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<펌>Indo Scytians - II
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Indo-Scythians in Western sources

"Scythia" appears around the mouth of the river Indus in the Roman period Tabula Peutingeriana.

The country of Scythia in the area of Pakistan, and especially around the mouth of the Indus with its capital at Minnagara (modern day Karachi) is mentioned extensively in Western maps and travel descriptions of the period. The Ptolemy world map, as well as the Periplus of the Erythraean Sea mention prominently, the country of Scythia on the Indus Valley, as well as Roman Tabula Peutingeriana. The Periplus states that Minnagara was the capital of Scythia, and that Parthian Princes from within it were fighting for its control during the 1st century AD. It also distinguishes Scythia with Ariaca further east (centred in Gujarat and Malwa), over which ruled the Western Satrap king Nahapana.

Indo-Scythians in Indian literature

The Indo-Scythians were named "Shaka" in India, an extension on the name Saka used by the Persians to designate Scythians. From the time of the Mahabharata wars (3100 BC roughly, prior to Kaiyuga start [46]) Shakas receive numerous mentions in texts like the Puranas, the Manusmriti, the Ramayana, the Mahabharata, the Mahabhasiya of Patanjali, the Brhat Samhita of Vraha Mihira, the Kavyamimamsa, the Brihat-Katha-Manjari, the Katha-Saritsagara and several other old texts. They are described as part of an amalgam of other war-like tribes from the northwest.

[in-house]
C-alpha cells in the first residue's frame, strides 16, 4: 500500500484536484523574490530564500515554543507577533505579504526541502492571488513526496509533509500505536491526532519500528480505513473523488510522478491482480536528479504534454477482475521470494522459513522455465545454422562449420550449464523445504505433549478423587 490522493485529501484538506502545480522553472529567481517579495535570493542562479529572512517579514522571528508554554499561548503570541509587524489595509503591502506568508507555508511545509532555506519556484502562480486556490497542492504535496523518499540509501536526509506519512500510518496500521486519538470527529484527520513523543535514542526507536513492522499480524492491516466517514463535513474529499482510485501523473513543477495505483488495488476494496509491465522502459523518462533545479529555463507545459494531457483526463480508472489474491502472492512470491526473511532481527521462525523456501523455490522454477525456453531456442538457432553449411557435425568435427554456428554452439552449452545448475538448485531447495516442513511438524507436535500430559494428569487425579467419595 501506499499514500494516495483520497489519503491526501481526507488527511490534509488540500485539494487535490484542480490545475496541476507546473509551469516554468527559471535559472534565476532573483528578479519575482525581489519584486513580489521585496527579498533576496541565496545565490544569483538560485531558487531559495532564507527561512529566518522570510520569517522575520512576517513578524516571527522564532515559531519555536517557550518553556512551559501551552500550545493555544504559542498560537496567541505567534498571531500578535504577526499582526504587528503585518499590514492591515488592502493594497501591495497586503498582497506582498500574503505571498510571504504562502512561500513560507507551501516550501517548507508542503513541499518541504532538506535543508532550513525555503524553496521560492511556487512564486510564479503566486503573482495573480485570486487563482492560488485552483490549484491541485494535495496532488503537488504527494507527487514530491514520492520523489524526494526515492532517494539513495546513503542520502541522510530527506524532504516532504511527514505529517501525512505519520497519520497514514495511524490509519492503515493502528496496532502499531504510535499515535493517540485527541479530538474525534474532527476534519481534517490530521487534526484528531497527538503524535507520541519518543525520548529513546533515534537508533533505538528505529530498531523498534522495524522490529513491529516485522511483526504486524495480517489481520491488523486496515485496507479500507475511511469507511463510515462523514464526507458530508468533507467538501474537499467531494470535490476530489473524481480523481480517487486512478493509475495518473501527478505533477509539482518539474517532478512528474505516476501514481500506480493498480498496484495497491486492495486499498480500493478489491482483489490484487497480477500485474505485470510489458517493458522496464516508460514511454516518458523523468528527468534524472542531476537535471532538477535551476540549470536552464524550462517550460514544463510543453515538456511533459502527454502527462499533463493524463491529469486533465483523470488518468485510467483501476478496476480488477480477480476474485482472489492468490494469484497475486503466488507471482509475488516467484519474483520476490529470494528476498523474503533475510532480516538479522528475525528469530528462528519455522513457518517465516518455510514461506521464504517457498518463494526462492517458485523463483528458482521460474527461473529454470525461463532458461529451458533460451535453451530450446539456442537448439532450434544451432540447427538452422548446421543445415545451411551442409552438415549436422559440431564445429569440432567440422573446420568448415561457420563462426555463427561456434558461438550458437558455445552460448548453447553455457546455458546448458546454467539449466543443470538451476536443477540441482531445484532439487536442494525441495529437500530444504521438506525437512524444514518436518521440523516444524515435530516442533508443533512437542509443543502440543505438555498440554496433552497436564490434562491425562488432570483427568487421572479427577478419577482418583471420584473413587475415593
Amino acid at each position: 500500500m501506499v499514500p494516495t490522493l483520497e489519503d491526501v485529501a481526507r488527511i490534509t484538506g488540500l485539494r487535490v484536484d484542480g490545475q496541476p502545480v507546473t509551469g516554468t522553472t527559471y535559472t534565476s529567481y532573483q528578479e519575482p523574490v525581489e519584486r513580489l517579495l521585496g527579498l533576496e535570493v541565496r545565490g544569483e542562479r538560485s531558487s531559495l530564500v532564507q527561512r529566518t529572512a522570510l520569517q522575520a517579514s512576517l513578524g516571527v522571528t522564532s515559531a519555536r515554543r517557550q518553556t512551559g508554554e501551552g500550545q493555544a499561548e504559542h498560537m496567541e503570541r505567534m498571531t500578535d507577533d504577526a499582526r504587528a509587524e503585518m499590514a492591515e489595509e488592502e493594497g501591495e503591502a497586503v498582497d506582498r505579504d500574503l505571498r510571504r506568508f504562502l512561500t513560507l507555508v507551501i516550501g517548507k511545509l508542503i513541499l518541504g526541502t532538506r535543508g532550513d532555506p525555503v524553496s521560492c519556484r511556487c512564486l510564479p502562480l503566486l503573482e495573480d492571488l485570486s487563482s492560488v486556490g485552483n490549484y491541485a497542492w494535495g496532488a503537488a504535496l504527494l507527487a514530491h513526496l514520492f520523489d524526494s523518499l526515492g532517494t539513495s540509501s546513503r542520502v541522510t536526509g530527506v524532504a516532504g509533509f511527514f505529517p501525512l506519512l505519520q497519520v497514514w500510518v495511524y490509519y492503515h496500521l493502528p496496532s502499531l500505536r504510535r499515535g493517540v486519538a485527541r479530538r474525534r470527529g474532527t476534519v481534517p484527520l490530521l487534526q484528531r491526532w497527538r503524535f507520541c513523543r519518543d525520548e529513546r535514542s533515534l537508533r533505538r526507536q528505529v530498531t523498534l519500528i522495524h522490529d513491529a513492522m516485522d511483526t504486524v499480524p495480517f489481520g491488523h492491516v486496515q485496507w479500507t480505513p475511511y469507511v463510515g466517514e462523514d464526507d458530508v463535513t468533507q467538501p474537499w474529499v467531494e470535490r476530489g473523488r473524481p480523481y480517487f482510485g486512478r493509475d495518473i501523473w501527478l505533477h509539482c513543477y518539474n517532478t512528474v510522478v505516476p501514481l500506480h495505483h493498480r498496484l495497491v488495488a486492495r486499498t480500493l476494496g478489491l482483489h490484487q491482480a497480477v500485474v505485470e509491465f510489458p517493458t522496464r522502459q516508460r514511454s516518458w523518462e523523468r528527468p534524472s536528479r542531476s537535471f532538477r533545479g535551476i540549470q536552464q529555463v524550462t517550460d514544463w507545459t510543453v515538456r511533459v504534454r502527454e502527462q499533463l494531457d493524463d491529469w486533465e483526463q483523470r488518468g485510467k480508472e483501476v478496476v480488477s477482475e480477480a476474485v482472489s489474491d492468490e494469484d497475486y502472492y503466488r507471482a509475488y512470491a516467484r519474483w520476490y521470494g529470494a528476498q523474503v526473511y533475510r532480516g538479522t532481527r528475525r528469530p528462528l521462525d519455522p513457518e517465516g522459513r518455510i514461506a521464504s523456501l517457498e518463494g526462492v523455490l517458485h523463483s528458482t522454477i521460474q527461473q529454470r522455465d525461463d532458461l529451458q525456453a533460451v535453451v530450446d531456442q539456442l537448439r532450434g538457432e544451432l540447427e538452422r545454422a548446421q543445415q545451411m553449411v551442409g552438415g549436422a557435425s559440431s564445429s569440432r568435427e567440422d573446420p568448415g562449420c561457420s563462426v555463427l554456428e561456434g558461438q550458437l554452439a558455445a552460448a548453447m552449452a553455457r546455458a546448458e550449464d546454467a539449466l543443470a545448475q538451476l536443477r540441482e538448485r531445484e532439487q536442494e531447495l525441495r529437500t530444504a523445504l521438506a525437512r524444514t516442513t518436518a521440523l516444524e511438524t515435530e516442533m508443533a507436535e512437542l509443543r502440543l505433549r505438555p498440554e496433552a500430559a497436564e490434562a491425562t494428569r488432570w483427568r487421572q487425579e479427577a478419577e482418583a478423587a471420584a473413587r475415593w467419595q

Sai-Wang Scythian hordes of Chipin or Kipin

Coin of Azes, with king seated, holding a drawn sword and a whip.

A section of the Central Asian Scythians (under Sai-Wang) is said to have taken southerly direction and after passing through the Pamirs it entered the Chipin or Kipin after crossing the Hasuna-tu (Hanging Pass) located above the valley of Kanda in Swat country.[47] Chipin has been identified by Pelliot, Bagchi, Raychaudhury and some others with Kashmir[48] while other scholars identify it with Kapisha (Kafirstan).[49][50] The Sai-Wang had established his kingdom in Kipin. S. Konow interprets the Sai-Wang as ?aka Murundaof Indian literature, Murunda being equal to Wang i.e. king, master or lord,[51] but Bagchi who takes the word Wang in the sense of the king of the Scythians but he distinguishes the Sai Sakas from the Murunda Sakas.[52] There are reasons to believe that Sai Scythians were Kamboja Scythians and therefore Sai-Wang belonged to the Scythianised Kambojas (i.e. Parama-Kambojas) of the Transoxiana region and came back to settle among his own stock after being evicted from his ancestral land located in Scythia or Shakadvipa. King Moga or Maues could have belonged to this group of Scythians who had migrated from the Sai country (Central Asia) to Chipin.[53]

Establishment of Mlechcha Kingdoms in Northern India

Coin of Maues depicting Balarama, 1st century BC. British Museum.

The mixed Scythian hordes that migrated to Drangiana and surrounding regions later spread further into north and south-west India via the lower Indus valley. Their migration spread into Sovira, Gujarat, Rajasthan and northern India, including kingdoms in the Indian mainland.